The political costs of racial preferences

Donald Trump had a rally this weekend in Arizona:

Former President Donald Trump on Saturday claimed that white people are being discriminated against and sent to the “back of the line” when it comes to receiving COVID-19 vaccines and treatment.

Speaking during a rally in Florence, Arizona, Trump alleged that coronavirus vaccines and treatments are being unfairly “rationed” and withheld from white Americans in some states.

“The left is now rationing life-saving therapeutics based on race, discriminating against and denigrating, just denigrating white people to determine who lives and who dies,” Trump said during his speech. “You get it based on race. In fact, in New York state, if you’re white, you have to go to the back of the line to get medical help. If you’re white, you go right to the back of the line.”

In my post last week, I argued that using race/ethnicity as risk factors when allocating Paxlovid is justified if our goal is to minimize deaths and there is evidence that Blacks/Hispanics are more vulnerable to omicron than Whites, and I criticized the New York Department of Health for not providing the relevant evidence on vulnerability.  Here I want to briefly discuss the political and legal costs of using race/ethnicity as a risk factor.  These costs need to be considered by policymakers even if a policy can be justified on the merits.

The political cost of using explicit racial preferences is clear:  policies that appear to favor Blacks and other disadvantaged groups are unpopular.  This is why, for example, voters in highly Democratic California rejected a constitutional amendment to allow affirmative action in public hiring and higher education by a margin of 14 points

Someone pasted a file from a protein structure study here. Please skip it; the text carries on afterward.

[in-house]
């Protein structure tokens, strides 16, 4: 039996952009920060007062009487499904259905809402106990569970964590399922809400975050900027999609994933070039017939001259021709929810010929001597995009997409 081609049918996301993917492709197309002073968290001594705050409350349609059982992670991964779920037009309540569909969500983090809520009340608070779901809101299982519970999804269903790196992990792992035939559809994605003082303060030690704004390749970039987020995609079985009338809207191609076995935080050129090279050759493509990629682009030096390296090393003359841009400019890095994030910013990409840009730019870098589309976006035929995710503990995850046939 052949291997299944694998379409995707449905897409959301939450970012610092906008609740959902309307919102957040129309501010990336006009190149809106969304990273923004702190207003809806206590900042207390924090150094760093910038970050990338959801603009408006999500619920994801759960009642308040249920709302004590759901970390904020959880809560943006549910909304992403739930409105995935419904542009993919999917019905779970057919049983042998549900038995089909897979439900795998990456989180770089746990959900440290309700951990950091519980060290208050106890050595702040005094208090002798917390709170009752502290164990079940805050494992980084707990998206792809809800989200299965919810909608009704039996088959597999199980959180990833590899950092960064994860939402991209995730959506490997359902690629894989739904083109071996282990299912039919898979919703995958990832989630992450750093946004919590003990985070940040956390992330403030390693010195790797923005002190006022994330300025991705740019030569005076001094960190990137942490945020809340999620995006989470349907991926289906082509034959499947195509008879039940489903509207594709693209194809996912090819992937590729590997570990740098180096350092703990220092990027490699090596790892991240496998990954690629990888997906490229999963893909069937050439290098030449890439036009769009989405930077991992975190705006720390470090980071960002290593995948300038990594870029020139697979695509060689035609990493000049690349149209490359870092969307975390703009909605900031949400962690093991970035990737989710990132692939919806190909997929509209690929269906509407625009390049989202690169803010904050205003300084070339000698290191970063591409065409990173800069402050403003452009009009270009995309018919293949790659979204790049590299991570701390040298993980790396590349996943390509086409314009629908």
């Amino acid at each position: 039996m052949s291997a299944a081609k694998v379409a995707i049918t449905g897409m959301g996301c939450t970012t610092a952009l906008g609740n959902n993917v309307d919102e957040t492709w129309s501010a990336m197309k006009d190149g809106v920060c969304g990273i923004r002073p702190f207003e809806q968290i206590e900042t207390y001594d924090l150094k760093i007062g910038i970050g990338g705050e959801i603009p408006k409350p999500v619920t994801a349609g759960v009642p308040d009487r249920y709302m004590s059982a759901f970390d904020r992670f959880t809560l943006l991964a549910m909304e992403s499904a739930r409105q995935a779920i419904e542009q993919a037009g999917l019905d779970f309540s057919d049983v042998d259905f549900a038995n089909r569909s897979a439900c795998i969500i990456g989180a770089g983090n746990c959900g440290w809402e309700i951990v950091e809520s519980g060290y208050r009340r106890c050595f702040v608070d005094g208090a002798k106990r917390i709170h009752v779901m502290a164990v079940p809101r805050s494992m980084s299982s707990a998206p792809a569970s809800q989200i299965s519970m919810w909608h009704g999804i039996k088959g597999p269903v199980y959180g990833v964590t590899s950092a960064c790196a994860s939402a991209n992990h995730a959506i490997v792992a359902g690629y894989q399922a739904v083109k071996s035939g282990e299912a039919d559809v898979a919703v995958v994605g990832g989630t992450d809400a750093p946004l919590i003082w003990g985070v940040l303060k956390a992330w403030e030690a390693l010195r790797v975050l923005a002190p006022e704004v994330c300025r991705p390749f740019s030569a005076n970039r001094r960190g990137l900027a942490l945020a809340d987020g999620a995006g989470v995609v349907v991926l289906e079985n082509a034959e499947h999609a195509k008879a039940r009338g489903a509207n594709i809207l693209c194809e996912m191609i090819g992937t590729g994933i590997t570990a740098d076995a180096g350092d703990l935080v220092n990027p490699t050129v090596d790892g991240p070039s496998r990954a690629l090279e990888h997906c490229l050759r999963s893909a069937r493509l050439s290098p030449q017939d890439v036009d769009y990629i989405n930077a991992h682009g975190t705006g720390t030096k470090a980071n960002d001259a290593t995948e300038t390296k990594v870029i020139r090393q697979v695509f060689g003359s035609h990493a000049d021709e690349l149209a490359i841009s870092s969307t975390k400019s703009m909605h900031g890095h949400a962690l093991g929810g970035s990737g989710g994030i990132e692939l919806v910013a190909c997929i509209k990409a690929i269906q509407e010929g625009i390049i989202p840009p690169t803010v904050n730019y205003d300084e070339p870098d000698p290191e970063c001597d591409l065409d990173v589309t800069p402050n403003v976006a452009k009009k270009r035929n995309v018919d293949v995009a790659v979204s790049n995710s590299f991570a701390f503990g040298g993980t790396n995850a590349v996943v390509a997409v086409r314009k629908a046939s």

The fact that racial preferences and quotas are unpopular does not mean that they are never justified, or that policymakers should never use them to reduce racial disparities.  It does mean that using race-based policies often has a significant political cost.  It drives some swing voters who might otherwise support Democratic candidates to vote for Republicans.  When policymakers at the NYDH use race and ethnicity as risk factors, this plays into the hands of Republicans who use race as a wedge issue to win elections despite their relatively unpopular positions on social economic policy.  As Trump’s speech illustrates, this is not at all a hypothetical risk.

Explicit racial preferences are also vulnerable to legal attack.  Under existing Supreme Court rulings, policies that are not facially race-neutral need to meet a high standard of justification.  There is a real risk that a poorly justified policy that appears to favor Black/Hispanic people over Whites in access to a lifesaving drug will be struck down by the Court.  Even worse, the Court may well use such a contentious policy to set a precedent that will make it harder to sustain other race-conscious policies, including affirmative action.

Again, this risk is far from hypothetical.  Efforts to ensure that Black farmers and Black-owned businesses receive pandemic aid were both enjoined by the courts.  The Justice Department fears that an appeal in the case concerning Black farmers will lose. 

I am not saying that any of this is fair.  It’s not.  Racial inequities in the United States are appalling, and sometimes explicitly racial policies are the best way to address them.  But politics ain’t beanbag, and it’s not a morality play.  This is a dangerous moment, and proponents of racial justice need to consider the political and legal implications of their choices carefully.